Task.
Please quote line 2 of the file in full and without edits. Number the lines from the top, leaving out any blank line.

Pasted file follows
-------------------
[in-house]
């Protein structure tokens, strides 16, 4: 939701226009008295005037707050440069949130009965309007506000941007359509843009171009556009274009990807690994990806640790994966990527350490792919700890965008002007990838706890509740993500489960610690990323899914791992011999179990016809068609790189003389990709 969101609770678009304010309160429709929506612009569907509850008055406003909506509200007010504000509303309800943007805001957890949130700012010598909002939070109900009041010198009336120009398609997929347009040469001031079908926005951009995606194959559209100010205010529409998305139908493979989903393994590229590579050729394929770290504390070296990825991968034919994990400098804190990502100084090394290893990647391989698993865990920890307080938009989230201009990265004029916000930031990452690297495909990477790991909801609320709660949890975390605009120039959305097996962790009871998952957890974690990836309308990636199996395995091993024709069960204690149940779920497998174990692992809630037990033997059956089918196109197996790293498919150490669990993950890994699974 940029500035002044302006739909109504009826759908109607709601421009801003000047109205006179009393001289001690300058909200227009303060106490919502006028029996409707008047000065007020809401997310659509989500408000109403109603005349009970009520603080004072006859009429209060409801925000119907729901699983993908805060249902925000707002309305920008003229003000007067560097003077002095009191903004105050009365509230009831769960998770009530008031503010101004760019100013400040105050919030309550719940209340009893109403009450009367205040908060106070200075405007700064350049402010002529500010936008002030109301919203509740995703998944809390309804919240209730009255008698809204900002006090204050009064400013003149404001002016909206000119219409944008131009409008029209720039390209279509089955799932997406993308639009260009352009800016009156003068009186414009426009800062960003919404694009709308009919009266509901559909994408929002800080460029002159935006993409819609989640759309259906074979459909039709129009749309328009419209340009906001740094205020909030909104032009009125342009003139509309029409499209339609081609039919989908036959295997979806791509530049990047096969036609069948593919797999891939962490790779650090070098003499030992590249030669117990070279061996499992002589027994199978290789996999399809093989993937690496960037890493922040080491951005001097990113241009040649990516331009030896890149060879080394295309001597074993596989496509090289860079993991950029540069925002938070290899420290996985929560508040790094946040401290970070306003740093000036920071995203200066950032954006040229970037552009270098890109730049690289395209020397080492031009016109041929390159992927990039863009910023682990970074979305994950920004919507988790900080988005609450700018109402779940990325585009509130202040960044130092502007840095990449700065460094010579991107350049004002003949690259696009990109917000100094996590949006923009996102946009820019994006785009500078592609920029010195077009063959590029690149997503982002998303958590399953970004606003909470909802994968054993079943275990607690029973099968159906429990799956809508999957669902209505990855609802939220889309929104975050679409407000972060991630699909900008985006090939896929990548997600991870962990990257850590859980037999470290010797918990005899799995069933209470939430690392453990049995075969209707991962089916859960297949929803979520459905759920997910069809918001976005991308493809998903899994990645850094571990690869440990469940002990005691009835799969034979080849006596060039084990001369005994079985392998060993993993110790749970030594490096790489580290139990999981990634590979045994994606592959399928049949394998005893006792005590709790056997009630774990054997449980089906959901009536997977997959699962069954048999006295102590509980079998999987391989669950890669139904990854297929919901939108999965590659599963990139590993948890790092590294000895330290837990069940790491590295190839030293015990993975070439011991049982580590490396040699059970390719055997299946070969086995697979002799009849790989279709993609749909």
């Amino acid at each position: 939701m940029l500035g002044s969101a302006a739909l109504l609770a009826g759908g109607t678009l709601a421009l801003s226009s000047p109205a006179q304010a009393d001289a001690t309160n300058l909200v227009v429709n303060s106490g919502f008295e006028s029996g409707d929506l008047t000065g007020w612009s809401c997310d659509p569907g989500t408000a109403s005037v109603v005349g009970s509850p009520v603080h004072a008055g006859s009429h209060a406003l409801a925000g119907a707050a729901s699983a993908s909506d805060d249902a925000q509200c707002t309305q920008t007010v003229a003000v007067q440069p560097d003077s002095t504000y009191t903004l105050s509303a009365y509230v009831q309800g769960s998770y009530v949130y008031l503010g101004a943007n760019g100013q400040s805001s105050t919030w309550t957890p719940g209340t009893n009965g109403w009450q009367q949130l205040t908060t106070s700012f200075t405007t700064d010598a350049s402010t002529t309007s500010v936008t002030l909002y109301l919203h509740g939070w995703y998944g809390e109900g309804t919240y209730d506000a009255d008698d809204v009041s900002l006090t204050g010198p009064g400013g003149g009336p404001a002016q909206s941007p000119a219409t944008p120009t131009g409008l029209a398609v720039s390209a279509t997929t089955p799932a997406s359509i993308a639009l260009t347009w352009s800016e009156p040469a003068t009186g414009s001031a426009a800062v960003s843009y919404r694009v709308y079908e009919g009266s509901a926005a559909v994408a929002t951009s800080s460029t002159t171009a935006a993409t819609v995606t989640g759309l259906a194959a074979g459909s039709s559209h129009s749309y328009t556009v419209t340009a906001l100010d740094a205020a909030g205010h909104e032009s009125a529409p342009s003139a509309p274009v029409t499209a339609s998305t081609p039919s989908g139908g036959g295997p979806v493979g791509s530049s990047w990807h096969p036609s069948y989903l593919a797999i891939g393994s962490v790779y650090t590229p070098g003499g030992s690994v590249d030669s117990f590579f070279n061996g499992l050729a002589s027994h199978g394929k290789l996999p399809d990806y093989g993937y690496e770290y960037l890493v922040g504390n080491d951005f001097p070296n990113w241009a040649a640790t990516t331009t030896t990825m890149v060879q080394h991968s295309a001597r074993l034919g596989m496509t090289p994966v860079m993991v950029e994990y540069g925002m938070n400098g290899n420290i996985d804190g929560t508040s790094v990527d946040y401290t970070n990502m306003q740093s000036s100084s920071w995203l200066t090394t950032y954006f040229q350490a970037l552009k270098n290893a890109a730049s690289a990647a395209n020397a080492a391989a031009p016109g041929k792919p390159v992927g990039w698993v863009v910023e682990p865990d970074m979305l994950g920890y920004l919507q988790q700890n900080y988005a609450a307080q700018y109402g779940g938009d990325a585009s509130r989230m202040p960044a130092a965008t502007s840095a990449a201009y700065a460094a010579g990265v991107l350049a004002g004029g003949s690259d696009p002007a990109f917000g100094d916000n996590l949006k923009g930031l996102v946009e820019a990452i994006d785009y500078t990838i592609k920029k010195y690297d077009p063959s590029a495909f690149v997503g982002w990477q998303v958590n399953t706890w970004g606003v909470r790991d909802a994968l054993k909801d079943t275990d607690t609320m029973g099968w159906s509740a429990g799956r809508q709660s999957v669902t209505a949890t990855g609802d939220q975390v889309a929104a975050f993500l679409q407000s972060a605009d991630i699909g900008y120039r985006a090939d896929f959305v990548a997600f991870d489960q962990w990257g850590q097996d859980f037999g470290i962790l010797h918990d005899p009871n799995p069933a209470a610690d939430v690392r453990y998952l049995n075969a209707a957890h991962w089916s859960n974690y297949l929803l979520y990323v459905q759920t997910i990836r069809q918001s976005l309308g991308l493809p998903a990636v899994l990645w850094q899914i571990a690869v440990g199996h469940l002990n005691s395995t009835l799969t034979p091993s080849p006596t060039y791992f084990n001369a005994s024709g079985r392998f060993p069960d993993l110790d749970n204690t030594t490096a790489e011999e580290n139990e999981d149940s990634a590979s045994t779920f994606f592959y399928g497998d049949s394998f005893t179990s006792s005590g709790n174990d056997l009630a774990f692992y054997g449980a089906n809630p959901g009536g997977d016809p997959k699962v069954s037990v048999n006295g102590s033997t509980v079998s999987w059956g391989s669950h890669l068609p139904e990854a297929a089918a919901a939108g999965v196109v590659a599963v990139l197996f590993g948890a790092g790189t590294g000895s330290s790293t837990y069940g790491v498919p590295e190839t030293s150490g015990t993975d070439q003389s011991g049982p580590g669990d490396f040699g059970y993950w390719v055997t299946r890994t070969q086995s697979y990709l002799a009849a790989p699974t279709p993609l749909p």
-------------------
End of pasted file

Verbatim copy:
């Protein structure tokens, strides 16, 4: 939701226009008295005037707050440069949130009965309007506000941007359509843009171009556009274009990807690994990806640790994966990527350490792919700890965008002007990838706890509740993500489960610690990323899914791992011999179990016809068609790189003389990709 969101609770678009304010309160429709929506612009569907509850008055406003909506509200007010504000509303309800943007805001957890949130700012010598909002939070109900009041010198009336120009398609997929347009040469001031079908926005951009995606194959559209100010205010529409998305139908493979989903393994590229590579050729394929770290504390070296990825991968034919994990400098804190990502100084090394290893990647391989698993865990920890307080938009989230201009990265004029916000930031990452690297495909990477790991909801609320709660949890975390605009120039959305097996962790009871998952957890974690990836309308990636199996395995091993024709069960204690149940779920497998174990692992809630037990033997059956089918196109197996790293498919150490669990993950890994699974 940029500035002044302006739909109504009826759908109607709601421009801003000047109205006179009393001289001690300058909200227009303060106490919502006028029996409707008047000065007020809401997310659509989500408000109403109603005349009970009520603080004072006859009429209060409801925000119907729901699983993908805060249902925000707002309305920008003229003000007067560097003077002095009191903004105050009365509230009831769960998770009530008031503010101004760019100013400040105050919030309550719940209340009893109403009450009367205040908060106070200075405007700064350049402010002529500010936008002030109301919203509740995703998944809390309804919240209730009255008698809204900002006090204050009064400013003149404001002016909206000119219409944008131009409008029209720039390209279509089955799932997406993308639009260009352009800016009156003068009186414009426009800062960003919404694009709308009919009266509901559909994408929002800080460029002159935006993409819609989640759309259906074979459909039709129009749309328009419209340009906001740094205020909030909104032009009125342009003139509309029409499209339609081609039919989908036959295997979806791509530049990047096969036609069948593919797999891939962490790779650090070098003499030992590249030669117990070279061996499992002589027994199978290789996999399809093989993937690496960037890493922040080491951005001097990113241009040649990516331009030896890149060879080394295309001597074993596989496509090289860079993991950029540069925002938070290899420290996985929560508040790094946040401290970070306003740093000036920071995203200066950032954006040229970037552009270098890109730049690289395209020397080492031009016109041929390159992927990039863009910023682990970074979305994950920004919507988790900080988005609450700018109402779940990325585009509130202040960044130092502007840095990449700065460094010579991107350049004002003949690259696009990109917000100094996590949006923009996102946009820019994006785009500078592609920029010195077009063959590029690149997503982002998303958590399953970004606003909470909802994968054993079943275990607690029973099968159906429990799956809508999957669902209505990855609802939220889309929104975050679409407000972060991630699909900008985006090939896929990548997600991870962990990257850590859980037999470290010797918990005899799995069933209470939430690392453990049995075969209707991962089916859960297949929803979520459905759920997910069809918001976005991308493809998903899994990645850094571990690869440990469940002990005691009835799969034979080849006596060039084990001369005994079985392998060993993993110790749970030594490096790489580290139990999981990634590979045994994606592959399928049949394998005893006792005590709790056997009630774990054997449980089906959901009536997977997959699962069954048999006295102590509980079998999987391989669950890669139904990854297929919901939108999965590659599963990139590993948890790092590294000895330290837990069940790491590295190839030293015990993975070439011991049982580590490396040699059970390719055997299946070969086995697979002799009849790989279709993609749909």